"Towards Accessible Data Analysis"
Monday, April 2, 2018, at 10:00 A.M.
Room 506 (CIT 5th Floor)
In today's world data is ubiquitous. Increasingly large and complex datasets are gathered across many domains. Data analysis - making sense of all this data - is exploratory by nature, demanding rapid iterations, and all but the simplest analysis tasks require humans in the loop to effectively steer the process. Current tools that support this process are built for an elite set of individuals: highly trained analysts or data scientists who have strong mathematics and computer science skills. This however presents a bottleneck. Qualified data scientists are scarce and expensive which makes it often unfeasible to inform decisions with data. How do we empower data enthusiasts, stakeholders or subject matter experts, who are not statisticians or programmers, to directly tease out insights from data? This thesis presents work towards making data analysis more accessible. We invent a set of user experiences with approachable visual metaphors where building blocks are directly manipulatable and incrementally composable to support common data analysis tasks at the pace that matches the thought process of a humans.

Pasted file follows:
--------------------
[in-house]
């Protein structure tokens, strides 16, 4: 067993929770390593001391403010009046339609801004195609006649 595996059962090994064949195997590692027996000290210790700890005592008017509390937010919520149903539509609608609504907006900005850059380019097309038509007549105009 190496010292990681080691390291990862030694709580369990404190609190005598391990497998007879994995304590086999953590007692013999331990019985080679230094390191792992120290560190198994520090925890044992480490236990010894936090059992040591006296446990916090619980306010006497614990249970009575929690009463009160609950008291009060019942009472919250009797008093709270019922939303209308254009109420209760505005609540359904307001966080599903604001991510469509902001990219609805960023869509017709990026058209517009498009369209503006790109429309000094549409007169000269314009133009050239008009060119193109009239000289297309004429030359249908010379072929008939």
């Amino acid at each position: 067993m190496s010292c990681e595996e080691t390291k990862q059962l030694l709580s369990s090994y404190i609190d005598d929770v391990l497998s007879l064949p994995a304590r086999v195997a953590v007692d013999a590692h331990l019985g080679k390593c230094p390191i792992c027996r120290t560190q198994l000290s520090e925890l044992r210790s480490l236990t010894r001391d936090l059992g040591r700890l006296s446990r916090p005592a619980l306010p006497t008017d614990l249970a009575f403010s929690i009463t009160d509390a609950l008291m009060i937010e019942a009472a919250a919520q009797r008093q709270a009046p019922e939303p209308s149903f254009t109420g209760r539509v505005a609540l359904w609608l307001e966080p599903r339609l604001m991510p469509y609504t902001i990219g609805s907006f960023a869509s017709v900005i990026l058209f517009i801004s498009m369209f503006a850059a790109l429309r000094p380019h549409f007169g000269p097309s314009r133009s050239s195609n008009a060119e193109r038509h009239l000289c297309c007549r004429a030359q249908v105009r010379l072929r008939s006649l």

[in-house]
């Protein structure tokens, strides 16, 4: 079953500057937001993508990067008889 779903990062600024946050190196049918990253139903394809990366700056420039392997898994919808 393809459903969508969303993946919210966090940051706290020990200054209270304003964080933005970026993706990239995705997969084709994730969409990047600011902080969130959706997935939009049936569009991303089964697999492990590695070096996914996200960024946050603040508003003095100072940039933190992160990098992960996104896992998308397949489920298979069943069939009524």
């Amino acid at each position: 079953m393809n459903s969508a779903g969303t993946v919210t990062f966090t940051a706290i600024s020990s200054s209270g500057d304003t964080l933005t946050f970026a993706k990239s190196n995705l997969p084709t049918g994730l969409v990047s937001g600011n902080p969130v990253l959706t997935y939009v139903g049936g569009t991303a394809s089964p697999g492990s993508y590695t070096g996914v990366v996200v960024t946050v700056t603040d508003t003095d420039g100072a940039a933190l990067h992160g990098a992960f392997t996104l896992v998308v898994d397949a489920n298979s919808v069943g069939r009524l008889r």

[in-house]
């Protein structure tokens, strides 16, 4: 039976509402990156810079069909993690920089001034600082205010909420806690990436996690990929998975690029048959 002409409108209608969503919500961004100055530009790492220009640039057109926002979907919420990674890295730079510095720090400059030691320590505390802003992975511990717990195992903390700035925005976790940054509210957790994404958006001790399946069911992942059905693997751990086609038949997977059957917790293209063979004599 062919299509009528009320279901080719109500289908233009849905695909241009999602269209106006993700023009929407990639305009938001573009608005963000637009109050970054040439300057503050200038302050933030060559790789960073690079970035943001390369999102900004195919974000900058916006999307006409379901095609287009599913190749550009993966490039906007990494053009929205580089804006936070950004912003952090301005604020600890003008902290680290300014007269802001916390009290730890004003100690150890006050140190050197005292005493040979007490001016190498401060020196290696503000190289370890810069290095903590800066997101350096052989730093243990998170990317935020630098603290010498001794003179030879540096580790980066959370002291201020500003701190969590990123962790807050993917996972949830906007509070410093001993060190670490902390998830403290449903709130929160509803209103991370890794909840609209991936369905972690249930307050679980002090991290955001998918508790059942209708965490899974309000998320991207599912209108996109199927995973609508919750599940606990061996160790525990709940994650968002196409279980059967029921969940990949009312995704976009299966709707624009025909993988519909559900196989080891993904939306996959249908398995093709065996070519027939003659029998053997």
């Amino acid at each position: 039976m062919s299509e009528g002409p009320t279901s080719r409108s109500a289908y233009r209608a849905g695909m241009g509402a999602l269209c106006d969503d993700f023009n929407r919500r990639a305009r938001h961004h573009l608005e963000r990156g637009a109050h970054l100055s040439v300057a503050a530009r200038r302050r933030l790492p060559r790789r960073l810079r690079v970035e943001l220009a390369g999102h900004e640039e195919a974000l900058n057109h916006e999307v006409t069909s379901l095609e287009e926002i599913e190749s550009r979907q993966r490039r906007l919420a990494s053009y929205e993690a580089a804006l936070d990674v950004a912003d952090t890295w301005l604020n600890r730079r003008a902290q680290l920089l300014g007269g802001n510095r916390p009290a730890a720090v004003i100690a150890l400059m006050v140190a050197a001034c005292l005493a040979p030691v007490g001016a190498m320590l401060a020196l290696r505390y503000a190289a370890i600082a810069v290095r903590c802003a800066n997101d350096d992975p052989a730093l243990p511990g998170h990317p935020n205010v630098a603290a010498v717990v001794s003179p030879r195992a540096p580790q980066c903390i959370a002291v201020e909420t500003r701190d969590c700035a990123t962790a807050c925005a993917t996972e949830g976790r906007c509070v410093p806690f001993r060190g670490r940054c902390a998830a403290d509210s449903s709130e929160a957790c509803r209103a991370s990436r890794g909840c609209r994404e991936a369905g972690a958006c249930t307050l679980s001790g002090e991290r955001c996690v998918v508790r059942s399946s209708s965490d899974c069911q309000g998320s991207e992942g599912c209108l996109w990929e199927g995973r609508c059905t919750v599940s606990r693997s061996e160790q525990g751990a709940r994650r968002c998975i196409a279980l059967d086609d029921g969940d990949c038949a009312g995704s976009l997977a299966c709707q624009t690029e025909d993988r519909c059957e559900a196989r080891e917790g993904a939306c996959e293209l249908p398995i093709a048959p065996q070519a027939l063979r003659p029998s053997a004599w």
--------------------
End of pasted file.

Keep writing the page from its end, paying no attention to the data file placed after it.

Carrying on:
First, we develop a system for back-of-the-envelope calculations that revolves around handwriting recognition - all data is represented as digital ink - and gestural commands. Second, we introduce a novel pen & touch system for data exploration and analysis which is based on four core interaction concepts. The combination and interplay between those concepts supports a wide range of common analytical tasks. The interface allows for incremental and piecewise query specification where intermediate visualizations serve as feedback as well as interactive handles to adjust query parameters. Third, we present a visual query interface for event sequence data. This touch-based interface exposes the full expressive power of regular expressions in an approachable way and interleaves query specification with result visualizations. Fourth, we present the results of an experiment where we analyze how progressive visualizations affect exploratory analysis. Based on these results, which suggest that progressive visualizations are a viable solution to achieve scalability in data exploration systems, we develop a system entirely based on progressive computation that allows users to interactively build complex analytics workflows. And finally, we discuss and experimentally show that using visual analysis tools might inflate false discovery rates among user-extracted insights and suggest ways of ameliorating this problem.
Host: Andy van Dam